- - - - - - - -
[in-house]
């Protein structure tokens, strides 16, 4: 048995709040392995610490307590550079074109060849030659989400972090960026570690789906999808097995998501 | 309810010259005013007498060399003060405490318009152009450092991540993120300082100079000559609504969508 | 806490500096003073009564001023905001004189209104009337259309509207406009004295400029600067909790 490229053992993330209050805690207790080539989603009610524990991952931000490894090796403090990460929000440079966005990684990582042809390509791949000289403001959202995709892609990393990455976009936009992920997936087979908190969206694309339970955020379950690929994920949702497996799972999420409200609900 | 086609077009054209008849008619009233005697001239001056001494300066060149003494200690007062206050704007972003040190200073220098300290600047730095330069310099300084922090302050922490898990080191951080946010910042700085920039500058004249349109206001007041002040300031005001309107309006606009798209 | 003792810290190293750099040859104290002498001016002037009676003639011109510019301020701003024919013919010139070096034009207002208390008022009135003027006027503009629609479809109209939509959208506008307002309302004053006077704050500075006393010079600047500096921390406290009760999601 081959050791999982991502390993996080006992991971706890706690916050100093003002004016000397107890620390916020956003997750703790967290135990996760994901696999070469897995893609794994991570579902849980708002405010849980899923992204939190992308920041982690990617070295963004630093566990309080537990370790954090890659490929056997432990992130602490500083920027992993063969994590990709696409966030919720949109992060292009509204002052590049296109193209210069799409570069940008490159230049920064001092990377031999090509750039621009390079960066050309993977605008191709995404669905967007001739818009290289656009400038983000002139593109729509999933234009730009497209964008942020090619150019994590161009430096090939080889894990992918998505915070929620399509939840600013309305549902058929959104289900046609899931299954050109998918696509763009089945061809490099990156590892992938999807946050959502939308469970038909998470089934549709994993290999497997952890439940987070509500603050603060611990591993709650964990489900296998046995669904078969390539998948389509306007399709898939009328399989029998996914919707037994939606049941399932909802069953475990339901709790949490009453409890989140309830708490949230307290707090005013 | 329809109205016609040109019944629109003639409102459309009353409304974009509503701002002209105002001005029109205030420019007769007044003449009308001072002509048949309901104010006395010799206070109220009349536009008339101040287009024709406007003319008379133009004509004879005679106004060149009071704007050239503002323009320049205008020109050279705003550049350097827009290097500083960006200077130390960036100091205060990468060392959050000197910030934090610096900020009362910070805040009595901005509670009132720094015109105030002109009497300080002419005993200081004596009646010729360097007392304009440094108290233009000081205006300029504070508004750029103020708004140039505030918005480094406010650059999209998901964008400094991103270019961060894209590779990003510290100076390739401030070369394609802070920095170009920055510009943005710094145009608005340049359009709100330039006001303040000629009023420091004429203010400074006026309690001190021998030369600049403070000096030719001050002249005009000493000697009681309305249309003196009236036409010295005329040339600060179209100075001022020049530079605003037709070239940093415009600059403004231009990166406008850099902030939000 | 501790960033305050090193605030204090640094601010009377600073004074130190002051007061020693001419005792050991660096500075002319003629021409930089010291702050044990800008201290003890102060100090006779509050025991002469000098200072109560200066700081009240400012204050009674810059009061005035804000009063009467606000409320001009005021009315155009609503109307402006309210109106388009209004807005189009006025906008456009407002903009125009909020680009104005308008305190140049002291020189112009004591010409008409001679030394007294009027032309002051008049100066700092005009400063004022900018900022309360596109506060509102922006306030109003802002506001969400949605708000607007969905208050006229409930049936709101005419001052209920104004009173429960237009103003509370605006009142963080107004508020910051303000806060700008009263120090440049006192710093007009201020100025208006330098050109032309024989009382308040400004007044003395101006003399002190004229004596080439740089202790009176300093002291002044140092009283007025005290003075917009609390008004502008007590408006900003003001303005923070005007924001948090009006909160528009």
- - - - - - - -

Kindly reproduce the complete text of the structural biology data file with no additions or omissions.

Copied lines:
[in-house]
């Protein structure tokens, strides 16, 4: 048995709040392995610490307590550079074109060849030659989400972090960026570690789906999808097995998501 | 309810010259005013007498060399003060405490318009152009450092991540993120300082100079000559609504969508 | 806490500096003073009564001023905001004189209104009337259309509207406009004295400029600067909790 490229053992993330209050805690207790080539989603009610524990991952931000490894090796403090990460929000440079966005990684990582042809390509791949000289403001959202995709892609990393990455976009936009992920997936087979908190969206694309339970955020379950690929994920949702497996799972999420409200609900 | 086609077009054209008849008619009233005697001239001056001494300066060149003494200690007062206050704007972003040190200073220098300290600047730095330069310099300084922090302050922490898990080191951080946010910042700085920039500058004249349109206001007041002040300031005001309107309006606009798209 | 003792810290190293750099040859104290002498001016002037009676003639011109510019301020701003024919013919010139070096034009207002208390008022009135003027006027503009629609479809109209939509959208506008307002309302004053006077704050500075006393010079600047500096921390406290009760999601 081959050791999982991502390993996080006992991971706890706690916050100093003002004016000397107890620390916020956003997750703790967290135990996760994901696999070469897995893609794994991570579902849980708002405010849980899923992204939190992308920041982690990617070295963004630093566990309080537990370790954090890659490929056997432990992130602490500083920027992993063969994590990709696409966030919720949109992060292009509204002052590049296109193209210069799409570069940008490159230049920064001092990377031999090509750039621009390079960066050309993977605008191709995404669905967007001739818009290289656009400038983000002139593109729509999933234009730009497209964008942020090619150019994590161009430096090939080889894990992918998505915070929620399509939840600013309305549902058929959104289900046609899931299954050109998918696509763009089945061809490099990156590892992938999807946050959502939308469970038909998470089934549709994993290999497997952890439940987070509500603050603060611990591993709650964990489900296998046995669904078969390539998948389509306007399709898939009328399989029998996914919707037994939606049941399932909802069953475990339901709790949490009453409890989140309830708490949230307290707090005013 | 329809109205016609040109019944629109003639409102459309009353409304974009509503701002002209105002001005029109205030420019007769007044003449009308001072002509048949309901104010006395010799206070109220009349536009008339101040287009024709406007003319008379133009004509004879005679106004060149009071704007050239503002323009320049205008020109050279705003550049350097827009290097500083960006200077130390960036100091205060990468060392959050000197910030934090610096900020009362910070805040009595901005509670009132720094015109105030002109009497300080002419005993200081004596009646010729360097007392304009440094108290233009000081205006300029504070508004750029103020708004140039505030918005480094406010650059999209998901964008400094991103270019961060894209590779990003510290100076390739401030070369394609802070920095170009920055510009943005710094145009608005340049359009709100330039006001303040000629009023420091004429203010400074006026309690001190021998030369600049403070000096030719001050002249005009000493000697009681309305249309003196009236036409010295005329040339600060179209100075001022020049530079605003037709070239940093415009600059403004231009990166406008850099902030939000 | 501790960033305050090193605030204090640094601010009377600073004074130190002051007061020693001419005792050991660096500075002319003629021409930089010291702050044990800008201290003890102060100090006779509050025991002469000098200072109560200066700081009240400012204050009674810059009061005035804000009063009467606000409320001009005021009315155009609503109307402006309210109106388009209004807005189009006025906008456009407002903009125009909020680009104005308008305190140049002291020189112009004591010409008409001679030394007294009027032309002051008049100066700092005009400063004022900018900022309360596109506060509102922006306030109003802002506001969400949605708000607007969905208050006229409930049936709101005419001052209920104004009173429960237009103003509370605006009142963080107004508020910051303000806060700008009263120090440049006192710093007009201020100025208006330098050109032309024989009382308040400004007044003395101006003399002190004229004596080439740089202790009176300093002291002044140092009283007025005290003075917009609390008004502008007590408006900003003001303005923070005007924001948090009006909160528009």